The other day my wife and I were talking about winning the lottery, as we sometimes do (and as I’m sure just about everyone whose economic existence hovers somewhere between “barest subsistence” and “lap of luxury” sometimes does as well). We long ago established that a windfall of millions of dollars would be more than reason enough to quit our jobs and pursue lives of leisure, but in the conversation in question we were discussing such flights of fancy as owning our own businesses, which might somehow combine recreational pursuits (we’d be entirely disposed toward spending time on anyway) with the income tax writeoffs of losses and expenses that the uber-rich are expected to claim.
My wife wondered if I would have any interest in owning and operating a comic book store, with the onus of requiring it to be profitable essentially removed from the equation. I was unhesitating in answering in the negative. I’ve never even briefly entertained the fantasy of owning a comic book shop, with or without the whole be-my-own-boss/make-a-living aspects, because it always struck me as kind of a grind, as most retail jobs are. I’ve never worked in someone else’s comic book shop, either, but I did hold down a gig at an ice cream parlor in my high school days and I imagine the similarities would stand out: I like visiting those establishments, I enjoy consuming what they sell, but laboring on the employee side of the counter day after day after day isn’t a ton of fun.
Nonetheless, I understood the logical appraisal of my interests implicit in my wife’s question, and that got me thinking about how I could incorporate all of the geek trappings I love surrounding myself in with something vaguely resembling a job, without all the clock-punching drudgery. And then it hit me: curating a toy museum.
From what I understand or can imagine, managing the stock of a comic book shop is mighty boring: every month you order a certain number of copies of the latest issue of the currently-published titles and/or the new releases of graphic novels and trade paperback collections, as well as a certain amount of related merchandise largely determined by the physical size of your store and the type of customers you tend to draw. And you hope that you sell everything you paid for, without running out so quickly that you lose customer loyalty, but also without overstocking so much that you are hemorrhaging profits. Some comic book shops also pride themselves on stocking much older back issues of comics, or out-of-print books, or vintage merch, or whatnot but that’s almost always a secondary concern at best. If the hot, high-sales-volume items right now are nine different series featuring Wolverine, or bookends shaped like Twilight characters, or whatever, then that’s what you become a vendor of. And the process is even more mechanical by virtue of the fact that there are very few distribution channels for comic book shops, so you basically get one catalog that tells you what the hot items are that month, and you order off that master list, and stock your shelves when the boxes show up.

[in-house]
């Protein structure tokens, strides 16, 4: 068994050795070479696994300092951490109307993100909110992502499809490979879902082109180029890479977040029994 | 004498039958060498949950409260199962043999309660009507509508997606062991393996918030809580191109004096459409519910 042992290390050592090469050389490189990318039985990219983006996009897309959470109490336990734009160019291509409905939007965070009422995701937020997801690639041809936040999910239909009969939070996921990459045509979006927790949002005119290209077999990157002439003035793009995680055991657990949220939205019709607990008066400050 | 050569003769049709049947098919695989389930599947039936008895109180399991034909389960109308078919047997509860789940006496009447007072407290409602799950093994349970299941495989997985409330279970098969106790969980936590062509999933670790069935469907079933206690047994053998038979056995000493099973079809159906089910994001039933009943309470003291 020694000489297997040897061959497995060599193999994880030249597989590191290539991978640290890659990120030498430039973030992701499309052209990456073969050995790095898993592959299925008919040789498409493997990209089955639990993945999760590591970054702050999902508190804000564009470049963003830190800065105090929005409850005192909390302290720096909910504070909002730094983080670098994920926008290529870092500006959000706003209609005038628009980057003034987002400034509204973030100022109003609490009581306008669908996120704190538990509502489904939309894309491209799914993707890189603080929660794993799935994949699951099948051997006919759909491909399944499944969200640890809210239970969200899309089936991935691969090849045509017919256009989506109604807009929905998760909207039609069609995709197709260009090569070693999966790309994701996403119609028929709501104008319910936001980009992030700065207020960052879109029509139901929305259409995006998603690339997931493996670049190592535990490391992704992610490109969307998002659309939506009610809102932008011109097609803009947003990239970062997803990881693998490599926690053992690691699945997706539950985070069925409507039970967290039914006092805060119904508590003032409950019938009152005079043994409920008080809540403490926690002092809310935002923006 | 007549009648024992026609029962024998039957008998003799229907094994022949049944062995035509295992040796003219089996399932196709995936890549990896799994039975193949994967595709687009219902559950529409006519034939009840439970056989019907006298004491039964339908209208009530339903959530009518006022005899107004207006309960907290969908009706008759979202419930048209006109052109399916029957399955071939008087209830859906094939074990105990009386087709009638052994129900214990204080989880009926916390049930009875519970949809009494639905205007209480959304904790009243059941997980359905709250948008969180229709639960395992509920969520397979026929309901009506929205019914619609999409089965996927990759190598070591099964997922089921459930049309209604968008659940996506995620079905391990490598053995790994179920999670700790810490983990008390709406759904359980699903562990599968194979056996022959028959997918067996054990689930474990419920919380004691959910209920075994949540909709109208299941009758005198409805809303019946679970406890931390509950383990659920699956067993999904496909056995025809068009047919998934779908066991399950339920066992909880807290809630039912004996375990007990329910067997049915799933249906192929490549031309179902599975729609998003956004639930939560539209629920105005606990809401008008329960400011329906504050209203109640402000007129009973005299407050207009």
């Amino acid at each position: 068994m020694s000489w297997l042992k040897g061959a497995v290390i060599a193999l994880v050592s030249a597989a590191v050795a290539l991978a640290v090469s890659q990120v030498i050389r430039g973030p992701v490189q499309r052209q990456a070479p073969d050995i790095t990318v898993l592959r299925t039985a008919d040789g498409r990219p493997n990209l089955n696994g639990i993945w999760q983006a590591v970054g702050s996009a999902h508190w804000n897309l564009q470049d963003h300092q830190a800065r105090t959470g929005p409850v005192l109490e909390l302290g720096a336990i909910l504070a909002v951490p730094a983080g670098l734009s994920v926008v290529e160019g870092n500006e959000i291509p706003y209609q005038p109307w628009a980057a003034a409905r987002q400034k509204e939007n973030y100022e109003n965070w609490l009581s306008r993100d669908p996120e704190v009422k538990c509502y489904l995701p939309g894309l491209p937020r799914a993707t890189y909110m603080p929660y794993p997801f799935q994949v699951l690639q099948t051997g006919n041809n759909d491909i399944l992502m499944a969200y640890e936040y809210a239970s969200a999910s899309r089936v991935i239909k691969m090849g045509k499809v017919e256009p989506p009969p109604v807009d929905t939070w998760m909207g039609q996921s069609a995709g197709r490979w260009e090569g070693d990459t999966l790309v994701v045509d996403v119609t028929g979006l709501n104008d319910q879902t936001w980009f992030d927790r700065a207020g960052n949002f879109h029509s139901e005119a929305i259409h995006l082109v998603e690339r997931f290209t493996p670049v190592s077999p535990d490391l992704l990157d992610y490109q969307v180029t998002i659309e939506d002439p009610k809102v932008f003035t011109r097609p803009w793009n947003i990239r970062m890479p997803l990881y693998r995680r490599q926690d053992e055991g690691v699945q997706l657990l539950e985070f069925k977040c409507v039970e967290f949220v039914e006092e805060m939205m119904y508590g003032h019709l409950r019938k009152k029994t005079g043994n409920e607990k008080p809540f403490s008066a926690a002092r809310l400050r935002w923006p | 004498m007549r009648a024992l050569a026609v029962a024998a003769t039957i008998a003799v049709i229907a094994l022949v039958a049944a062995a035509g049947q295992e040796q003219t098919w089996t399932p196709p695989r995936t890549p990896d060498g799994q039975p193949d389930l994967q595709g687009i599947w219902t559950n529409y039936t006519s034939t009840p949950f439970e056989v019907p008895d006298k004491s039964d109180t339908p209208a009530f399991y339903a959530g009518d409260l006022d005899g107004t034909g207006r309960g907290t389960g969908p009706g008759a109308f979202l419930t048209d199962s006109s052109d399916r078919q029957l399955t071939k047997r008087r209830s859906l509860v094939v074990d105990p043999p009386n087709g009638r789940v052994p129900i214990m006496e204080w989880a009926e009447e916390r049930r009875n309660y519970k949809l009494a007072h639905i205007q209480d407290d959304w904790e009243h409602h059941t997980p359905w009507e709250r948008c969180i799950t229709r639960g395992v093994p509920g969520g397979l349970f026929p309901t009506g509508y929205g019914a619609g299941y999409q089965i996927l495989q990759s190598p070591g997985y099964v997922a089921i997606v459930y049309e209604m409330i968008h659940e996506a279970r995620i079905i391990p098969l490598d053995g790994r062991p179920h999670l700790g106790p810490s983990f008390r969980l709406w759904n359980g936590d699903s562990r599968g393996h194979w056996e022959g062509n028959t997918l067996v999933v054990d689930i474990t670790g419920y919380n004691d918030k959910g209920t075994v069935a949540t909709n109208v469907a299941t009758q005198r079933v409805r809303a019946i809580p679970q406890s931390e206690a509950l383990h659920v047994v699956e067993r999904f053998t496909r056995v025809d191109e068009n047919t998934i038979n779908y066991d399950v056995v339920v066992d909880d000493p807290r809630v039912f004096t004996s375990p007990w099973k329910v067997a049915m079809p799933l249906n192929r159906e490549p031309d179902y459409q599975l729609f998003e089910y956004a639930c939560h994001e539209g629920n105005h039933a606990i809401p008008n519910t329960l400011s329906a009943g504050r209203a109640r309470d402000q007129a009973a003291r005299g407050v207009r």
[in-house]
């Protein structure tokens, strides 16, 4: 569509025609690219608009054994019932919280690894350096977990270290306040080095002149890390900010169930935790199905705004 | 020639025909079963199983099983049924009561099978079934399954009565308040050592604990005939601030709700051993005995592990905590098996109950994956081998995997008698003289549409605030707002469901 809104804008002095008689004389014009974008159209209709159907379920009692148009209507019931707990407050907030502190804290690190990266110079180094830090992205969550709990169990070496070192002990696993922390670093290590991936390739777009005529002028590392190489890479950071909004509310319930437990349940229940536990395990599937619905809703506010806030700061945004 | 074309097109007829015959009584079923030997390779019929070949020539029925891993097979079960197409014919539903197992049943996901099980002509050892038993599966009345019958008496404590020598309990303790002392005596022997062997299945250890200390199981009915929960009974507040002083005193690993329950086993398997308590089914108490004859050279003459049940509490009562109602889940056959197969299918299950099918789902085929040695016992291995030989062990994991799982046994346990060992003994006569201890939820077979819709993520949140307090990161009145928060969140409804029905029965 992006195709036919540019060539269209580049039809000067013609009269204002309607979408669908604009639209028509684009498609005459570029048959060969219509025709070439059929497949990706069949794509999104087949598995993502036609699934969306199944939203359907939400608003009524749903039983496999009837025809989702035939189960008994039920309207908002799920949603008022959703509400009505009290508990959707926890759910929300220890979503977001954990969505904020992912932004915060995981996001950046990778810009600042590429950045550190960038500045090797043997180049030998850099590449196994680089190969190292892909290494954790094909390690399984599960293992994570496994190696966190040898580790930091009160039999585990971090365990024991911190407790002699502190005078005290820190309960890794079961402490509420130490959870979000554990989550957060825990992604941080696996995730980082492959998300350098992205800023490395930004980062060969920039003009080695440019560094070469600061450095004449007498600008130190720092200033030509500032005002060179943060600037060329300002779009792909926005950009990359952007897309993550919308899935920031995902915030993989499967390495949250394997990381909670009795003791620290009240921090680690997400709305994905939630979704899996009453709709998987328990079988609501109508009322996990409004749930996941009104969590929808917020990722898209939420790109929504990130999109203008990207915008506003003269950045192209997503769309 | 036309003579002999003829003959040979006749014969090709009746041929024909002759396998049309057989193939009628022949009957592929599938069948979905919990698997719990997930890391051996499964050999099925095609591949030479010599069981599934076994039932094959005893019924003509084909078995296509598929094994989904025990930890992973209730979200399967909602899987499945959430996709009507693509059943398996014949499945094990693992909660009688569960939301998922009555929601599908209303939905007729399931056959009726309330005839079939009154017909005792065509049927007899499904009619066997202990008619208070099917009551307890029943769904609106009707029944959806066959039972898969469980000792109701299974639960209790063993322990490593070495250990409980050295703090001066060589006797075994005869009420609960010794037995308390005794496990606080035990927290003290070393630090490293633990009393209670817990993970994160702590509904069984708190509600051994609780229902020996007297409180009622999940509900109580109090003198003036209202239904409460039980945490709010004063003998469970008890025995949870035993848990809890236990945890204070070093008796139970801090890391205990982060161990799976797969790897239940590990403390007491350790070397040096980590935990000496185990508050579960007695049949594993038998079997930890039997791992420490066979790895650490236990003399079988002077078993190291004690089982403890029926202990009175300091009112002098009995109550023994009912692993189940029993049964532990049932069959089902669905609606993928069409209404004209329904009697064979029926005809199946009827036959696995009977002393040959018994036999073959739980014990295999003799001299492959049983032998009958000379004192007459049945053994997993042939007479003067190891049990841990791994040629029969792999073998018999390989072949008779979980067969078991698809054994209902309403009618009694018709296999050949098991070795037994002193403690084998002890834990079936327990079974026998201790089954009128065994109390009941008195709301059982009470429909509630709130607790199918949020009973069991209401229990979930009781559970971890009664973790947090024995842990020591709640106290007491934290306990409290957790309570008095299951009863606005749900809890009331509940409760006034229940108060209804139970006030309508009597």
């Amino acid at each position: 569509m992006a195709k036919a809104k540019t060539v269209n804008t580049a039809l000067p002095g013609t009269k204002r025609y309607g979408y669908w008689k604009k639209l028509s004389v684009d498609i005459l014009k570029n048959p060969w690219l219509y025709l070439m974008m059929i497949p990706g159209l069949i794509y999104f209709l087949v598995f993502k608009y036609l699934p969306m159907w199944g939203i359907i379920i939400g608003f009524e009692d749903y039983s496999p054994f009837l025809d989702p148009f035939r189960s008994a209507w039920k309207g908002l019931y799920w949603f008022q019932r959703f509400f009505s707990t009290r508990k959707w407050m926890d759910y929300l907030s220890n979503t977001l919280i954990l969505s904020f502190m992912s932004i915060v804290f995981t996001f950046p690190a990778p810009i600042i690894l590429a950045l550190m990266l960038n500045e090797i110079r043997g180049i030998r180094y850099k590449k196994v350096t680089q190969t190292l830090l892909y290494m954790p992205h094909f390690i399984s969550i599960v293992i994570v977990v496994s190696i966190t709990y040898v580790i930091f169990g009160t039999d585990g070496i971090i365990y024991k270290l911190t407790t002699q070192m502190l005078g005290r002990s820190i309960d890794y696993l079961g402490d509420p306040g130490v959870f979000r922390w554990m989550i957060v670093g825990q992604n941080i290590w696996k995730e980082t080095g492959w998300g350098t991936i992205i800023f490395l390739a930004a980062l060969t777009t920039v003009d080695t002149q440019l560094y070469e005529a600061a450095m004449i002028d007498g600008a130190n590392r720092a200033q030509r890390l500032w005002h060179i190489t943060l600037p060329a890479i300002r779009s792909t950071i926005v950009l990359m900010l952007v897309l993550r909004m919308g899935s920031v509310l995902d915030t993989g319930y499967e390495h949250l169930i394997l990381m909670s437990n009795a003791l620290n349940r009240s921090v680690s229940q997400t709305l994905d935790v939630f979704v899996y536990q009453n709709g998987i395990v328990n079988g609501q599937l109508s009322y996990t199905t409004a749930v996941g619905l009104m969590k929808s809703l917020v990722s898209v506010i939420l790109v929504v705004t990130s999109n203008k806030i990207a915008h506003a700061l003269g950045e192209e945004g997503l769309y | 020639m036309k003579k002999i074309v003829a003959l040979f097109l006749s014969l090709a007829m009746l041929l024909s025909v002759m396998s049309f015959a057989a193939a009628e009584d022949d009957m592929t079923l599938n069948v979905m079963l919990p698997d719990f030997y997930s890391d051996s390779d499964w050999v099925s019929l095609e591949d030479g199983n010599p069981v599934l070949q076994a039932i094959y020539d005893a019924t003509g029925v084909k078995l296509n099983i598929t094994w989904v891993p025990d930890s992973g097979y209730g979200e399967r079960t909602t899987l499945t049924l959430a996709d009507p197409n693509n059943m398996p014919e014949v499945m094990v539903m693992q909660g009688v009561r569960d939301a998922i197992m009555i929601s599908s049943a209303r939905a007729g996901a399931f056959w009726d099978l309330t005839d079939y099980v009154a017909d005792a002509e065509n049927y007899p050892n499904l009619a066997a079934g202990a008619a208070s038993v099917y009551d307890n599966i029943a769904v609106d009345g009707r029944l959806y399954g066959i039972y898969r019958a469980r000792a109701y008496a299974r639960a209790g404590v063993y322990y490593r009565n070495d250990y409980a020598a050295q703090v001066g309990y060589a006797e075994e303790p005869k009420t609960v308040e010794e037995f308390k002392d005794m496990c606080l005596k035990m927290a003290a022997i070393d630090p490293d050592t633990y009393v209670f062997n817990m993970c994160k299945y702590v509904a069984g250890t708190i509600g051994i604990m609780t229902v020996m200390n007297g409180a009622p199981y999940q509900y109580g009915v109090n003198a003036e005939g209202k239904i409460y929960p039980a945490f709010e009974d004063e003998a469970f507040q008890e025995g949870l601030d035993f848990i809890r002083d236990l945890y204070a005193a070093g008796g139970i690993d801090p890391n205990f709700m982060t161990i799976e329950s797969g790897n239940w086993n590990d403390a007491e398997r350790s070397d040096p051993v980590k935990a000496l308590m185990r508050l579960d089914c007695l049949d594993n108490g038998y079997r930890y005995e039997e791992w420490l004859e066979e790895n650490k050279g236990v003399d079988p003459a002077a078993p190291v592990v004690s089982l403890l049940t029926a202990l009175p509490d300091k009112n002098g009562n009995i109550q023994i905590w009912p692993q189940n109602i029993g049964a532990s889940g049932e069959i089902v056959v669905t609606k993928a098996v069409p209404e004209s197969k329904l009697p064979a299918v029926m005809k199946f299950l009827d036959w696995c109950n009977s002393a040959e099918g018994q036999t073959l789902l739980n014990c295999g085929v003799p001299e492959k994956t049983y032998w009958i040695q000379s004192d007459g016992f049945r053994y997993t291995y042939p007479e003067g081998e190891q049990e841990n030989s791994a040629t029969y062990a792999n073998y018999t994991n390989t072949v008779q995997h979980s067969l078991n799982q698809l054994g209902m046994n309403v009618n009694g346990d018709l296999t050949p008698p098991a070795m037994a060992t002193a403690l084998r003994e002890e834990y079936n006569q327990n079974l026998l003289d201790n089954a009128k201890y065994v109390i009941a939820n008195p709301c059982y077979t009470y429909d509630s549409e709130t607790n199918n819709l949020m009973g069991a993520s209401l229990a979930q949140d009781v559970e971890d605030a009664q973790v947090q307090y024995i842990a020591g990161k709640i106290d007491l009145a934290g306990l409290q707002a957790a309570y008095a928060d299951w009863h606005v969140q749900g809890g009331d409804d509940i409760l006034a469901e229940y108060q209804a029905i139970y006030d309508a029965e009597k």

Ah, but a museum is a completely different thing which traffics in the enduring past, not the fleeting trends of the moment. That’s more my speed. If I want to surround myself with Manglor toys in my museum I can do so whether or not there’s a Hollywood adaptation of the franchise due in a couple of months.
Of course, that’s assuming I can find any Manglor toys, but again that’s part of the charm. Instead of ordering formulaically out of a catalog I would have to hunt down the subjects of the toy museum exhibits, which undoubtedly would include some fierce eBay bidding and Amazon hunting expeditions, but also a fair amount of backroads wandering, independent store visiting and general plaything prospecting.
And once I had put together a retrospective’s worth of a certain toy line, I would still need to assemble a proper display area for them. Much as any decent natural history museum is likely to choose to build an entire fake Mauritian beach on which to situate its reconstructed Dodo family rather than simply stand them in empty glass cases, I would similarly while away the hours constructing elaborate diorama environments as backdrops for the toys, from sci-fi cityscapes to run elaborate loops of Hot Wheels tracks through to jungle planetscapes to (barely) contain Herculoids action figures. Granted, I kind of indulge in that already, since I usually open up toys as I buy them and position them on bookshelves, with some props and simple stage-dressing whenever possible. It would only be a matter of more elaborate and involved fake scenery, facilitated by unlimited monetary resources and free time.
Plus instead of being set up in a spare room in my basement, the toy museum would occupy an entire building unto itself (someplace adjacent to the horse farm where my wife and I and our family would live, as per her half of this lottery-winning dream) which would be much more accessible to the general public, who could gain access to its wonders during museum hours six days a week for a “suggested donation”. I’m no accountant, but I’m pretty sure owning and operating a repository of our shared culture is worth double tax-deduction points, at least.